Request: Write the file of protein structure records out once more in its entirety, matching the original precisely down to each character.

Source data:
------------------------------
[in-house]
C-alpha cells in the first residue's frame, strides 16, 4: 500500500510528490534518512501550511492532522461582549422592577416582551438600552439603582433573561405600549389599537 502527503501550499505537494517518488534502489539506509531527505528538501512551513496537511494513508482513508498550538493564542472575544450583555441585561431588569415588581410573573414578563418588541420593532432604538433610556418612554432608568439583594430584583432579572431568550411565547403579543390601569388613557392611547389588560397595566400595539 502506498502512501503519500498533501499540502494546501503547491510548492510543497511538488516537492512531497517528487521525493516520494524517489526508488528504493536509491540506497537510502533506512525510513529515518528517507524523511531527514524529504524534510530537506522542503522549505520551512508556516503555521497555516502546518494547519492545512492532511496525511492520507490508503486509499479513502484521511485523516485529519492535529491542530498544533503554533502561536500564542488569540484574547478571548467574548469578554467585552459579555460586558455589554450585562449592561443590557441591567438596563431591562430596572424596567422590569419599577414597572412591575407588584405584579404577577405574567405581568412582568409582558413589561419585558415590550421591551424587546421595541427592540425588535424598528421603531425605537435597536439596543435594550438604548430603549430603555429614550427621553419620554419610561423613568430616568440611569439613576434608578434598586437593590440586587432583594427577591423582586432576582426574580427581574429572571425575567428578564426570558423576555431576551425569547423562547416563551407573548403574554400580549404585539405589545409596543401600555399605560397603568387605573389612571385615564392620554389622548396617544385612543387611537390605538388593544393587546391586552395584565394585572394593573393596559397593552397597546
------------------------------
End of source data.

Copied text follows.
[in-house]
C-alpha cells in the first residue's frame, strides 16, 4: 500500500510528490534518512501550511492532522461582549422592577416582551438600552439603582433573561405600549389599537 502527503501550499505537494517518488534502489539506509531527505528538501512551513496537511494513508482513508498550538493564542472575544450583555441585561431588569415588581410573573414578563418588541420593532432604538433610556418612554432608568439583594430584583432579572431568550411565547403579543390601569388613557392611547389588560397595566400595539 502506498502512501503519500498533501499540502494546501503547491510548492510543497511538488516537492512531497517528487521525493516520494524517489526508488528504493536509491540506497537510502533506512525510513529515518528517507524523511531527514524529504524534510530537506522542503522549505520551512508556516503555521497555516502546518494547519492545512492532511496525511492520507490508503486509499479513502484521511485523516485529519492535529491542530498544533503554533502561536500564542488569540484574547478571548467574548469578554467585552459579555460586558455589554450585562449592561443590557441591567438596563431591562430596572424596567422590569419599577414597572412591575407588584405584579404577577405574567405581568412582568409582558413589561419585558415590550421591551424587546421595541427592540425588535424598528421603531425605537435597536439596543435594550438604548430603549430603555429614550427621553419620554419610561423613568430616568440611569439613576434608578434598586437593590440586587432583594427577591423582586432576582426574580427581574429572571425575567428578564426570558423576555431576551425569547423562547416563551407573548403574554400580549404585539405589545409596543401600555399605560397603568387605573389612571385615564392620554389622548396617544385612543387611537390605538388593544393587546391586552395584565394585572394593573393596559397593552397597546